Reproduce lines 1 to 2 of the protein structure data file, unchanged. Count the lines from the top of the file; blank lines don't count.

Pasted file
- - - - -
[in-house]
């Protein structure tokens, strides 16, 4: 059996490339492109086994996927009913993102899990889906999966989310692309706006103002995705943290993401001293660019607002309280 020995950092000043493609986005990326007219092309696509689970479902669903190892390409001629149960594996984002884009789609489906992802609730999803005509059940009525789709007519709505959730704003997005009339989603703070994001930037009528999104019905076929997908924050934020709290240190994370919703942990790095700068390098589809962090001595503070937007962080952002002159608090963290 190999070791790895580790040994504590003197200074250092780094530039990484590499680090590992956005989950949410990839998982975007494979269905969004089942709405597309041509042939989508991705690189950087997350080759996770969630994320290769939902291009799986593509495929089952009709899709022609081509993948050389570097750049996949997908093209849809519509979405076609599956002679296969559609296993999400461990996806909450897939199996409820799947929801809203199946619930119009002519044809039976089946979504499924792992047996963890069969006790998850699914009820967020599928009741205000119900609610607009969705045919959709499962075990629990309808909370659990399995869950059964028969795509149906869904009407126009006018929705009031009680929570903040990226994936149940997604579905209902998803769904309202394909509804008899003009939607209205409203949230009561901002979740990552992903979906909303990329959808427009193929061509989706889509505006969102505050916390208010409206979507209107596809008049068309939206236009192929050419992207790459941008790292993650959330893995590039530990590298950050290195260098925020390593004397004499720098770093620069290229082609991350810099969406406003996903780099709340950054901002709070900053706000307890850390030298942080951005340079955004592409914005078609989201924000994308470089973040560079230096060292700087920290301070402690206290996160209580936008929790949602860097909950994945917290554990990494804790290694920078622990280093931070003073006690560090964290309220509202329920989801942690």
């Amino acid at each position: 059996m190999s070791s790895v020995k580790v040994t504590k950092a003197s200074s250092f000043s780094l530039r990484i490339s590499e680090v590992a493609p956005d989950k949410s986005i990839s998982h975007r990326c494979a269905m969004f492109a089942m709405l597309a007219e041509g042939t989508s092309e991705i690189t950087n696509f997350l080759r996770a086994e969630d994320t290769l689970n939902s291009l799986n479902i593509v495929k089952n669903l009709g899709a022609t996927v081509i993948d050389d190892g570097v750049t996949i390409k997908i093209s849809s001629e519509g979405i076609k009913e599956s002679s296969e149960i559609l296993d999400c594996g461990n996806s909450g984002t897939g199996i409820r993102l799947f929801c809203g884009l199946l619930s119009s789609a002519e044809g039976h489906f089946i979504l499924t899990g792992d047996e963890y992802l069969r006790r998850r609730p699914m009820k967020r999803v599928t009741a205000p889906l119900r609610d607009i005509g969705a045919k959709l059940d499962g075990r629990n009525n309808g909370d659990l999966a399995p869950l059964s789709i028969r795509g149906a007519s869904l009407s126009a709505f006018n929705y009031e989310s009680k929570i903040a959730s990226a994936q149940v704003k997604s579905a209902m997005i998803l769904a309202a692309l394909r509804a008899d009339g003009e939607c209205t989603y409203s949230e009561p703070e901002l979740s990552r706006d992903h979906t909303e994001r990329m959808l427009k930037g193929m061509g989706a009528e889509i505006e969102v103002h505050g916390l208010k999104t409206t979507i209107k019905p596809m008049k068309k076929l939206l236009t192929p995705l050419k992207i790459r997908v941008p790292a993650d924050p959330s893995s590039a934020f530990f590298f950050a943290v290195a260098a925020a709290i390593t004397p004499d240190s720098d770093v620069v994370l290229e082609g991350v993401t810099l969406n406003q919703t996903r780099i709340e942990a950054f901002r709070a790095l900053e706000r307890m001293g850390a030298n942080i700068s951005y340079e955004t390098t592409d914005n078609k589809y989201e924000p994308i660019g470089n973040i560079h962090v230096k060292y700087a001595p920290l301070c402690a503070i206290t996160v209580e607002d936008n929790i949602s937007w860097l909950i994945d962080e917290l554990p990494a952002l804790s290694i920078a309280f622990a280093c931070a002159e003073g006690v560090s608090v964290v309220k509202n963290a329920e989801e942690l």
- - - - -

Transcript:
[in-house]
């Protein structure tokens, strides 16, 4: 059996490339492109086994996927009913993102899990889906999966989310692309706006103002995705943290993401001293660019607002309280 020995950092000043493609986005990326007219092309696509689970479902669903190892390409001629149960594996984002884009789609489906992802609730999803005509059940009525789709007519709505959730704003997005009339989603703070994001930037009528999104019905076929997908924050934020709290240190994370919703942990790095700068390098589809962090001595503070937007962080952002002159608090963290 190999070791790895580790040994504590003197200074250092780094530039990484590499680090590992956005989950949410990839998982975007494979269905969004089942709405597309041509042939989508991705690189950087997350080759996770969630994320290769939902291009799986593509495929089952009709899709022609081509993948050389570097750049996949997908093209849809519509979405076609599956002679296969559609296993999400461990996806909450897939199996409820799947929801809203199946619930119009002519044809039976089946979504499924792992047996963890069969006790998850699914009820967020599928009741205000119900609610607009969705045919959709499962075990629990309808909370659990399995869950059964028969795509149906869904009407126009006018929705009031009680929570903040990226994936149940997604579905209902998803769904309202394909509804008899003009939607209205409203949230009561901002979740990552992903979906909303990329959808427009193929061509989706889509505006969102505050916390208010409206979507209107596809008049068309939206236009192929050419992207790459941008790292993650959330893995590039530990590298950050290195260098925020390593004397004499720098770093620069290229082609991350810099969406406003996903780099709340950054901002709070900053706000307890850390030298942080951005340079955004592409914005078609989201924000994308470089973040560079230096060292700087920290301070402690206290996160209580936008929790949602860097909950994945917290554990990494804790290694920078622990280093931070003073006690560090964290309220509202329920989801942690």